This disparity in spending on Alzheimer's stems in part from the fact that the United States does not have a national plan aimed at tackling research and treatment…

Whatever the reason, researchers say that the aging of the U.S. population means that Alzheimer's needs to be tackled now or the United States will face a public health crisis later.

"Alzheimer's is not only an awful disease, it's also very expensive," [William H. Thies, chief medical and science officer for the Alzheimer's Association,] said, noting that a person aging with Alzheimer's disease will require care that costs up to three times as much as care for a person aging normally.

"With the aging of our population, we are going to have an immense increase in Alzheimer's disease over the next 40 years," he said. "If we don't deal with this, it could bankrupt our government and wreck our health-care system."

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US Plan to Pay Hospitals for Performance Could Hurt Those in Less-Advantaged Areas, Study Says

(Science Daily) Pay-for-performance is an increasingly popular approach to improving health care quality. But the planned nationwide implementation of institutional bonuses mandated under federal health care reform threatens to act as a "reverse Robin Hood," potentially causing hospitals in less-advantaged regions to lose funds to health care facilities in more affluent areas of the country, according to a study…

"Pay-for-performance assumes that providers have adequate economic and human resources to perform, or improve their performance, within a short time frame," according to the researchers. "Yet the prevailing distribution of resources in the U.S. health care system makes it difficult for some providers to operate effectively as it is."…

"Holding providers accountable is not an unreasonable approach to quality improvement" the study concludes, but "it must be done in a way that attends to the profound inequalities in local circumstances that shape life in the twenty-first century."

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No more fillings? Gel regenerates teeth

(Discovery Health) Dentists could soon hang up their drills. A new peptide, embedded in a soft gel or a thin, flexible film and placed next to a cavity, encourages cells inside teeth to regenerate in about a month, according to a new study… This technology is the first of its kind.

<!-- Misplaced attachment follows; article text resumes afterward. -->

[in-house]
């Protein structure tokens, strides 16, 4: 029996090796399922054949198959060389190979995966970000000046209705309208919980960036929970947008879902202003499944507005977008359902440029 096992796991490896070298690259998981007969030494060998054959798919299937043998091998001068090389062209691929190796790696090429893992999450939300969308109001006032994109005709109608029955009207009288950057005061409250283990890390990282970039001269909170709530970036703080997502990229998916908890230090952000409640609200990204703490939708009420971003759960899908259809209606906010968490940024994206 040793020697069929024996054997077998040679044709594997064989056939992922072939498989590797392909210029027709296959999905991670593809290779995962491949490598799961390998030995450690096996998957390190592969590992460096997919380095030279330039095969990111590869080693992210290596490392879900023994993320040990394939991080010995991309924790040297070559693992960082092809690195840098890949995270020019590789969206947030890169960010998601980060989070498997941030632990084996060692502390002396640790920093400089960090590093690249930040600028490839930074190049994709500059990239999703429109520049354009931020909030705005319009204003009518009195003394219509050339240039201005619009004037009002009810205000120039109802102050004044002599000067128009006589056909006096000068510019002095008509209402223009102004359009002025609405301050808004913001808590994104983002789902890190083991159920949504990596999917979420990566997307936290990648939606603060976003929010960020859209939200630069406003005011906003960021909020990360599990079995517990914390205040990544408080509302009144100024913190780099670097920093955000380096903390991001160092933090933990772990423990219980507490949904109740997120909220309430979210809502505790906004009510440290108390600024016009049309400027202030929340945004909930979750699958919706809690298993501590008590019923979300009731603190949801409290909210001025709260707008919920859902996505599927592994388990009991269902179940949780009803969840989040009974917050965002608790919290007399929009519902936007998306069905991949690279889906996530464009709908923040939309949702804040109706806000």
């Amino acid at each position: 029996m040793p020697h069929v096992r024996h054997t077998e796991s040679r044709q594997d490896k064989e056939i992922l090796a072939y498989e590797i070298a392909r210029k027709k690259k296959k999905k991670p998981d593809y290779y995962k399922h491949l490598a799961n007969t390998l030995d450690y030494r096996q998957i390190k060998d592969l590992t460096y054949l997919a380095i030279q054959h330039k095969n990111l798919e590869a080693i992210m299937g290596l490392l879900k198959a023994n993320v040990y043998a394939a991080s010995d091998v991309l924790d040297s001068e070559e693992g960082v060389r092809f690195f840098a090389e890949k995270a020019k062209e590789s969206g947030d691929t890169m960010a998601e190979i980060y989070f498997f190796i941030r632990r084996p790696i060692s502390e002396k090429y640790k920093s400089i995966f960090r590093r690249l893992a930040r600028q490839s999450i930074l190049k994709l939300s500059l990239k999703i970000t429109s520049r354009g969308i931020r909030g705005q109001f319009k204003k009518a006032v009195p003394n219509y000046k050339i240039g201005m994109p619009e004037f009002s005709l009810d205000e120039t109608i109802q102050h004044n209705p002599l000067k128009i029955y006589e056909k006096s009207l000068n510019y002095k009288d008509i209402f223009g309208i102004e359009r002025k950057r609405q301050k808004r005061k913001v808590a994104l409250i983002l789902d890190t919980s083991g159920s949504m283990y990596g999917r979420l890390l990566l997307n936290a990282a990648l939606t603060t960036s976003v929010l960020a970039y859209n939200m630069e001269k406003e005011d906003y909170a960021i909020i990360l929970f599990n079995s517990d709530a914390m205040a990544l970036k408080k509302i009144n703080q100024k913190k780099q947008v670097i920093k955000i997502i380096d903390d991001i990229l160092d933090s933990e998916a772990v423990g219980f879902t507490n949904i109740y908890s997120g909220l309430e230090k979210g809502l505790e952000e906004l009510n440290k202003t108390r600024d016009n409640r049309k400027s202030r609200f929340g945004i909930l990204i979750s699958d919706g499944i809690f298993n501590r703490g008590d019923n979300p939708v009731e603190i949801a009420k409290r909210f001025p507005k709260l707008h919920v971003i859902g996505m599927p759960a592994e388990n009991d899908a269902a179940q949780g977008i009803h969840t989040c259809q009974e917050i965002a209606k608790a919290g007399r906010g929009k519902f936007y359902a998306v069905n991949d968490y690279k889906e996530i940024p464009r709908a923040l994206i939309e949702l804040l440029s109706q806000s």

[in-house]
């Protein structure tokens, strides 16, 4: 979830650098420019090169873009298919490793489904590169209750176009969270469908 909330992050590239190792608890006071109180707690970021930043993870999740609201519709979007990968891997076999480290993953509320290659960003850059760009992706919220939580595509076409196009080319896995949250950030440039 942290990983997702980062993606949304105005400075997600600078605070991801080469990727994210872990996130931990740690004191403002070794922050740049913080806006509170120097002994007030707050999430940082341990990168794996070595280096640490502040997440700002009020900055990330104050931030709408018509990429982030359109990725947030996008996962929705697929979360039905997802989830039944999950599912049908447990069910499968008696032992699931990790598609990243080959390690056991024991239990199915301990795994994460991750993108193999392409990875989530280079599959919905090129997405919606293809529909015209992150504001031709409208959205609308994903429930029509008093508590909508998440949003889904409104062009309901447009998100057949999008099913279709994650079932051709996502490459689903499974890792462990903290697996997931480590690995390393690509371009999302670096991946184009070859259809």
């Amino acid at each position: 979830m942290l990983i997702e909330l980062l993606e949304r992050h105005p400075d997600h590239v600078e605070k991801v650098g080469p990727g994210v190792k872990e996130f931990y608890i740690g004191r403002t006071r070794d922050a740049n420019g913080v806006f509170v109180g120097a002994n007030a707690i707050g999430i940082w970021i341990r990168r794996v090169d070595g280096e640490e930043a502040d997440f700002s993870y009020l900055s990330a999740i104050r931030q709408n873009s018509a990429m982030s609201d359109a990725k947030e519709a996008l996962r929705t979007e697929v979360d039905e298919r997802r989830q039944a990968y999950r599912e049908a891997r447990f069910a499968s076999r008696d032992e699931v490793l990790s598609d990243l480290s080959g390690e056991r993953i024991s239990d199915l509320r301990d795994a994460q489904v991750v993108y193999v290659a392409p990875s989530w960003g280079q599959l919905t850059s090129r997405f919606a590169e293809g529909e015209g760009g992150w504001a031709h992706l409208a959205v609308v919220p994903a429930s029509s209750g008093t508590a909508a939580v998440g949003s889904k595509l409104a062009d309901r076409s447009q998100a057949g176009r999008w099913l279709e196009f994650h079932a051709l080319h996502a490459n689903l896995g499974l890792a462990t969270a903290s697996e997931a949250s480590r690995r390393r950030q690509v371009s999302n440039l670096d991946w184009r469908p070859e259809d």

The new gel or thin film could eliminate the need to fill painful cavities or drill deep into the root canal of an infected tooth.

"It's not like toothpaste," which prevent cavities, said Nadia Benkirane-Jessel, … co-author of a recent paper. "Here we are really trying to control cavities (after they develop)."

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Say “good night” to neck pain

(Harvard HEALTHbeat) As with so many things, when it comes to neck pain, an ounce of prevention may be worth a pound of cure. It’s true that some causes of neck pain, such as age-related wear and tear, are not under your control. On the other hand, there are many things you can do to minimize your risk. One place to start is to look at how you sleep and what effect this may have on neck pain…

Two sleeping positions are easiest on the neck: on your side or on your back. If you sleep on your back, choose a rounded pillow to support the natural curve of your neck, with a flatter pillow cushioning your head…

Emerging research suggests that not just sleep position, but sleep itself, can play a role in musculoskeletal pain, including neck and shoulder pain… One possible explanation is that sleep disturbances disrupt the muscle relaxation and healing that normally occur during sleep. Additionally, it is well established that pain can disrupt sleep, contributing to a vicious cycle of pain disrupting sleep, and sleep problems contributing to pain.

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Manipulating Microbes in the Gut May Remedy Disease and Enhance Health

(Science Daily) We are what we eat, but who are "we"? New, high-powered genomic analytical techniques have established that as many as 1,000 different single-celled species coexist in relative harmony in every healthy human gut…

Each individual's microbial ecosystem is different in its relative composition, with potential implications for our health. Disorders such as inflammatory bowel disease, colorectal cancer and even obesity have been linked to skewed intestinal microbe distributions.